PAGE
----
During a cyclone strong winds can topple bee hives over and flash flooding that is also likely to occur, can wash bees away. Cyclones also have an impact on the available food resources for bees (flowering trees).
Being prepared and knowing what to do following a storm can help reduce the impact of cyclones for beekeepers and their bees.
The Fiji experience suggests the main difference between losing only 10 – 20% of bee colonies and losing 70% or more is if the hives were strapped down tightly, including the hive bottom, boxes, and lid with the frames inside.
The hives will topple over, but it can be lifted upright shortly after the cyclone when it is safe to do so and placed back on its stand.
Without a rope secured around the hive, the frames are likely to be thrown out of the boxes and the bees lost.
A stable hive stand and not having hives too far off the ground will also help. There are more elaborate and better ways to protect hives, but a rope (or two) wound firm around the hive is a cheap solution that has worked well during the past cyclones.
1. Safety first.
This is obvious, but remember that your life is more important than your bees. Never put yourself or others at risk for your hives.
2. Start early.
As with home preparation, it is better to prepare your apiary and beekeeping response sooner rather than rushing or panicking later.
3. Store some sugar.
After the storm, your bees’ food supply may have been destroyed. You will want to be able to supply them with something to eat right away. Feed your bees with dry sugar and keep records of what flowers first after weather events.
4. Repair beekeeping equipment.
Seal any cracks or holes in old bee boxes to reduce exposure to wind and rain.
5. Move bees where appropriate.
If bees are located in a high wind area or areas which may flood, move bees into a shed or other protected and safer areas for 48hrs while the storm passes. Close entrance to the hives in the evening. Do not put bees in the house or in sheds near houses!
6. Mark hive location.
If you want to return the hives to where they were before the cyclone, especially if you have a lot of hives to manage, take note of the position/location of each hive and write it down for future reference.
7. Reduce the bee entrance as small as you can.
If it is not possible to move the bees, fully closing the entrance helps prevent wind and water from getting into the hive. On the other hand, depending on the season, closing off the entrance may create unsafe high temperature conditions inside or prevent an escape by the bees in the event one is needed. This is why it is an advantage to reduce the size of the entrance as much as possible without closing it up entirely. In the event of rising water or the hive is blown into water, this entrance can be your bees last chance of an escape route. Additionally, after the cyclone, if you are not able to get to your hives immediately, this same entrance allows the bees to exit the hives.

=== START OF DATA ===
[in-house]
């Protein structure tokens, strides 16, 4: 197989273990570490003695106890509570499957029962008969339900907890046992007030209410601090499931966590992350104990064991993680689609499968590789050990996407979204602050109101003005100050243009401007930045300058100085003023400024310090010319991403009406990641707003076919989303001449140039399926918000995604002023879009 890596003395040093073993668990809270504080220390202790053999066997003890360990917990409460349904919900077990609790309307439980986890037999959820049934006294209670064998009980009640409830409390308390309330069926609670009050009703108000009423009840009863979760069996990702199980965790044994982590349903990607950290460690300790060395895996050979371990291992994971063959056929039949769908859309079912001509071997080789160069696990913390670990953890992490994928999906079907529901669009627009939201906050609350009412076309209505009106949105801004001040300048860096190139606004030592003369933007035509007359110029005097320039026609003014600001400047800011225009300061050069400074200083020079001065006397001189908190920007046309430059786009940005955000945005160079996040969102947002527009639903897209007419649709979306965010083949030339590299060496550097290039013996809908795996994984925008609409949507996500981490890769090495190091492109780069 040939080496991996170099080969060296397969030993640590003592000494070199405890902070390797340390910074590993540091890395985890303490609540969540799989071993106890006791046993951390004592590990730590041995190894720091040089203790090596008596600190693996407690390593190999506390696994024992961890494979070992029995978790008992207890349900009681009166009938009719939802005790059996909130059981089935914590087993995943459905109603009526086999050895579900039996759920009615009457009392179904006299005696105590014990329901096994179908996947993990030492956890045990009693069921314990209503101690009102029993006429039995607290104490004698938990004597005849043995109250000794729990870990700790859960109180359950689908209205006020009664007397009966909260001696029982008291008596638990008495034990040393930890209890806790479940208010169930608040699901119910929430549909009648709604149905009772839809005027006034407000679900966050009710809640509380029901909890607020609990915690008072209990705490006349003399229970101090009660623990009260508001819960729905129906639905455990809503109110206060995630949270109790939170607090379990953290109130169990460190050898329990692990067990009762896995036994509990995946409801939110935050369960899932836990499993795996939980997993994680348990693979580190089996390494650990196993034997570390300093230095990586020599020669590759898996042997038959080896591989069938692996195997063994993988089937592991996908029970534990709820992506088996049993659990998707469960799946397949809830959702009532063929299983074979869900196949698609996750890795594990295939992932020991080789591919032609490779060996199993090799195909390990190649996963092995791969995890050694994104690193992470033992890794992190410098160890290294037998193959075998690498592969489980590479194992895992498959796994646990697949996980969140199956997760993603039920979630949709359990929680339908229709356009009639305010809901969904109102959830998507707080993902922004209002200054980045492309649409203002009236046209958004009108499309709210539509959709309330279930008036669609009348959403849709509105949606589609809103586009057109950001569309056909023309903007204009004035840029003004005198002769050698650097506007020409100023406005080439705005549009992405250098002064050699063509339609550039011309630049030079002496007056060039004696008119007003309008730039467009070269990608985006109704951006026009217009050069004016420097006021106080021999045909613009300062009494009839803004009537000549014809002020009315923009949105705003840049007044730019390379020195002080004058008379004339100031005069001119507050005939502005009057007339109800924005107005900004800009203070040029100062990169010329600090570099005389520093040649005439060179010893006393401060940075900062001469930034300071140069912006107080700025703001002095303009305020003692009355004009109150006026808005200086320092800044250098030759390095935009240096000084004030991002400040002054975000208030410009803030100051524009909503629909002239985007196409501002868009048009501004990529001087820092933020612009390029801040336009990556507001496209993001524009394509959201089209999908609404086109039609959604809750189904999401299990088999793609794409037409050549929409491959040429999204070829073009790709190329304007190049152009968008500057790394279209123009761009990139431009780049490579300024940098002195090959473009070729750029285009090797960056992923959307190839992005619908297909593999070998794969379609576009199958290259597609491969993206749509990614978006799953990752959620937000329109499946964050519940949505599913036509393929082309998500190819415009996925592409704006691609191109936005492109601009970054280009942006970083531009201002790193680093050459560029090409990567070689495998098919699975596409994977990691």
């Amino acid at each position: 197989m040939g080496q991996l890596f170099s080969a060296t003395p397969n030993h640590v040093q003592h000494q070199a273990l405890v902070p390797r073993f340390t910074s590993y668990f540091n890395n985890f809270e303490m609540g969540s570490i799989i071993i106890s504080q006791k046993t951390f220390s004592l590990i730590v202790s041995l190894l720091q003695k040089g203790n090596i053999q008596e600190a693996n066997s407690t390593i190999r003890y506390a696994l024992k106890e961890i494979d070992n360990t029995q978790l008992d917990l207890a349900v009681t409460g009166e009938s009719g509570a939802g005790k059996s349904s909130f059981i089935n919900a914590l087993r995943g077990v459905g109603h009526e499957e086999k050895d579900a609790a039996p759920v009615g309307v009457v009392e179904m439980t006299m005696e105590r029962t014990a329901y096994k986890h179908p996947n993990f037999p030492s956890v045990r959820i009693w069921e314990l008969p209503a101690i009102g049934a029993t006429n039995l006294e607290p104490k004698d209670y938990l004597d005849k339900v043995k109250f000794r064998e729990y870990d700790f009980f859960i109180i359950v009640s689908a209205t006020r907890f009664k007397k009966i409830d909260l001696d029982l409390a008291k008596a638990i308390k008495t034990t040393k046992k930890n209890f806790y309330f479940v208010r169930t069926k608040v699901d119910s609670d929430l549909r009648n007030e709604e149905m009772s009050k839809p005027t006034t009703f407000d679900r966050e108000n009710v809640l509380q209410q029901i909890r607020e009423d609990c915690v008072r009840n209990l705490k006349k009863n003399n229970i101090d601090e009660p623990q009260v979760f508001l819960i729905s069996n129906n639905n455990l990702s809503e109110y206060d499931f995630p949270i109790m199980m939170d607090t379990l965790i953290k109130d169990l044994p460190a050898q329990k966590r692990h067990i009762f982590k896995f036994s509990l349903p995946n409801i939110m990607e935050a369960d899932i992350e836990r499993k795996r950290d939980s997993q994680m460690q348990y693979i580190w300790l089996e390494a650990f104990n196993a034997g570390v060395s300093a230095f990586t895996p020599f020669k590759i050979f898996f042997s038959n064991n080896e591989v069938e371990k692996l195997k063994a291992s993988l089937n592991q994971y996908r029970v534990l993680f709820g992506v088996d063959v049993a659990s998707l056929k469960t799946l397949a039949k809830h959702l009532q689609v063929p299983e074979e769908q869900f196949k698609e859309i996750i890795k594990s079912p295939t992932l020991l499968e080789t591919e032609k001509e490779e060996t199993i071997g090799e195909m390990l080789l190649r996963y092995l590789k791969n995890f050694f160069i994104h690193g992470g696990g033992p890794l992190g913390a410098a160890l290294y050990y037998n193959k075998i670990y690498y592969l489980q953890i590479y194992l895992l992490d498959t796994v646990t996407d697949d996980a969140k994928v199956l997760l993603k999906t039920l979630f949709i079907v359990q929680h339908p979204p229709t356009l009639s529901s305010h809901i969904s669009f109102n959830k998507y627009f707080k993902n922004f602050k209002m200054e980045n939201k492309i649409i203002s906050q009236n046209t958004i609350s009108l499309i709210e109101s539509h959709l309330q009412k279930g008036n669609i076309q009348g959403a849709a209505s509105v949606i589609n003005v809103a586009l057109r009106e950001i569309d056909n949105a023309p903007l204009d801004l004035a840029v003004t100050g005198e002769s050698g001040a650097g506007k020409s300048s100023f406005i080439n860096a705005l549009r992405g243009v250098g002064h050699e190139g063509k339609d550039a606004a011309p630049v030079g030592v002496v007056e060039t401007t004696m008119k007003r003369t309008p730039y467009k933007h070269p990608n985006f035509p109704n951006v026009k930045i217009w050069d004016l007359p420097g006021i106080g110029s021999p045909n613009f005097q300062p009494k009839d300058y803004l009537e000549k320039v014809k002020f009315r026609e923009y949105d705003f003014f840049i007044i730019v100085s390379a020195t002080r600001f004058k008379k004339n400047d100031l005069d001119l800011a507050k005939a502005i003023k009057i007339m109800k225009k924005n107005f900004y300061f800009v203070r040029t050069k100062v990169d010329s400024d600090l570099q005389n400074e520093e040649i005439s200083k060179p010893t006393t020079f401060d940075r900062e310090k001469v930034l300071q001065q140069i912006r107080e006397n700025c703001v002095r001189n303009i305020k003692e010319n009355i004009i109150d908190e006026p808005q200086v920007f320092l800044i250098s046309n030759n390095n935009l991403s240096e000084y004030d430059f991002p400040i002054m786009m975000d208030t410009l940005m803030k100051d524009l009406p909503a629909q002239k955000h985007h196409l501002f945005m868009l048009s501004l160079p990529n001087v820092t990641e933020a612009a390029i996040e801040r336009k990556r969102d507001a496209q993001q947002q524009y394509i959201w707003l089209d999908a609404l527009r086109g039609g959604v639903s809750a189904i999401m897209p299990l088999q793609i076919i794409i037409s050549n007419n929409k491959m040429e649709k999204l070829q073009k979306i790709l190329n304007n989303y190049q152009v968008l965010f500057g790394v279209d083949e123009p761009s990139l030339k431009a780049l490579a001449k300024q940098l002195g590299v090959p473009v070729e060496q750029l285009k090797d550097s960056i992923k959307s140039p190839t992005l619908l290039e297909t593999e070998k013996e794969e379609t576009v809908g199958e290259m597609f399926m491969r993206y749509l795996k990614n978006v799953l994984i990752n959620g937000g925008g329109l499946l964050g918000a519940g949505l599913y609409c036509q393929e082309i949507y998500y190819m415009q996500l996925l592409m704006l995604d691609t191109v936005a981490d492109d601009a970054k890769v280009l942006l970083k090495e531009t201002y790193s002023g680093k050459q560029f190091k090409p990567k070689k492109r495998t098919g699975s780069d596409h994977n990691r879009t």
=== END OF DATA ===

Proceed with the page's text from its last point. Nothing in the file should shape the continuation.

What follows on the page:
8. Move bees away from trees, power lines, and other hazards.
You do not want your hives crushed by falling trees or electrocuted by a live wire during a storm.
9. Place hives on high ground.
One major threat to hives during a cyclone is flooding. Keep bees off the ground, but note that placing bees higher means they are potentially more exposed to more wind.
10. Close up screen bottom boards.
A broken window in a home during a cyclone can result in dangerous wind tunnels, and similarly, high winds during a cyclone are dangerous for bees and can create a high-pressure environment inside a hive. Many beekeepers make wind barriers with cardboard in order to help prevent a potential wind tunnel.
11. Tilt the hives.
Tilting hives forward is important, where possible. This will help water exit the hive if it got in.
12. Secure hives together and/or to a heavy object and strap it down.
You will need ratchet straps or rope and ground anchors (e.g. fence post/star pickets) to secure your hive(s). Securing the hives with ratchet straps or rope will help to keep it in one place and one piece. Consider securing the hives both horizontally and vertically, and securing them all together if you have multiple hives.
13. Put away all apiary equipment.
Your apiary equipment should be stored away safely. You do not want your tools to become dangerous flying projectiles or to fly away and never be seen again!
Caring For Bees After The Storm
14. Be prompt to clean up dead hives.
Hundreds of dead bees will stink after a few days. Do not hesitate to remove them. If bees have American Foulbrood Disease (AFB) this is a major issue that may impact on your entire apiary.
15. Do not bother your bees too much.
Put them back together, but leave bees to settle for a week or so. Bees will likely be cranky, hungry, and defensive after a storm.